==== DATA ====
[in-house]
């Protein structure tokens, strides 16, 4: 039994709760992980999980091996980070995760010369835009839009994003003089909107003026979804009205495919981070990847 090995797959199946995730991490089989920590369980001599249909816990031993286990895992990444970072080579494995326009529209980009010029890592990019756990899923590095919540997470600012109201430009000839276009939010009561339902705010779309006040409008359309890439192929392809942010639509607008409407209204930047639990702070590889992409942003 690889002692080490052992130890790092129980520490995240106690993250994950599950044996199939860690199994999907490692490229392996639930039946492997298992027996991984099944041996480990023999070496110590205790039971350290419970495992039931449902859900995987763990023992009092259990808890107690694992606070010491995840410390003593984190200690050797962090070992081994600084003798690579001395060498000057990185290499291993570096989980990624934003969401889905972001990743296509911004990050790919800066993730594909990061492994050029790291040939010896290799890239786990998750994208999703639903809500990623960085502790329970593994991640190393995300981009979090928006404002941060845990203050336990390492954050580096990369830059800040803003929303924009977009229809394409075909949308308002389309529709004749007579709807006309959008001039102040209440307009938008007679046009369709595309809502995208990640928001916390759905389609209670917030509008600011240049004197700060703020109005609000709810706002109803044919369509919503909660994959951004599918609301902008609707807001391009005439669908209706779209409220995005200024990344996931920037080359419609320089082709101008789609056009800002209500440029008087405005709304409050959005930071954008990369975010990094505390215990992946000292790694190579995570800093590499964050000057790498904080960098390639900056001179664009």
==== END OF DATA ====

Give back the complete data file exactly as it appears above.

[in-house]
């Protein structure tokens, strides 16, 4: 039994709760992980999980091996980070995760010369835009839009994003003089909107003026979804009205495919981070990847 090995797959199946995730991490089989920590369980001599249909816990031993286990895992990444970072080579494995326009529209980009010029890592990019756990899923590095919540997470600012109201430009000839276009939010009561339902705010779309006040409008359309890439192929392809942010639509607008409407209204930047639990702070590889992409942003 690889002692080490052992130890790092129980520490995240106690993250994950599950044996199939860690199994999907490692490229392996639930039946492997298992027996991984099944041996480990023999070496110590205790039971350290419970495992039931449902859900995987763990023992009092259990808890107690694992606070010491995840410390003593984190200690050797962090070992081994600084003798690579001395060498000057990185290499291993570096989980990624934003969401889905972001990743296509911004990050790919800066993730594909990061492994050029790291040939010896290799890239786990998750994208999703639903809500990623960085502790329970593994991640190393995300981009979090928006404002941060845990203050336990390492954050580096990369830059800040803003929303924009977009229809394409075909949308308002389309529709004749007579709807006309959008001039102040209440307009938008007679046009369709595309809502995208990640928001916390759905389609209670917030509008600011240049004197700060703020109005609000709810706002109803044919369509919503909660994959951004599918609301902008609707807001391009005439669908209706779209409220995005200024990344996931920037080359419609320089082709101008789609056009800002209500440029008087405005709304409050959005930071954008990369975010990094505390215990992946000292790694190579995570800093590499964050000057790498904080960098390639900056001179664009």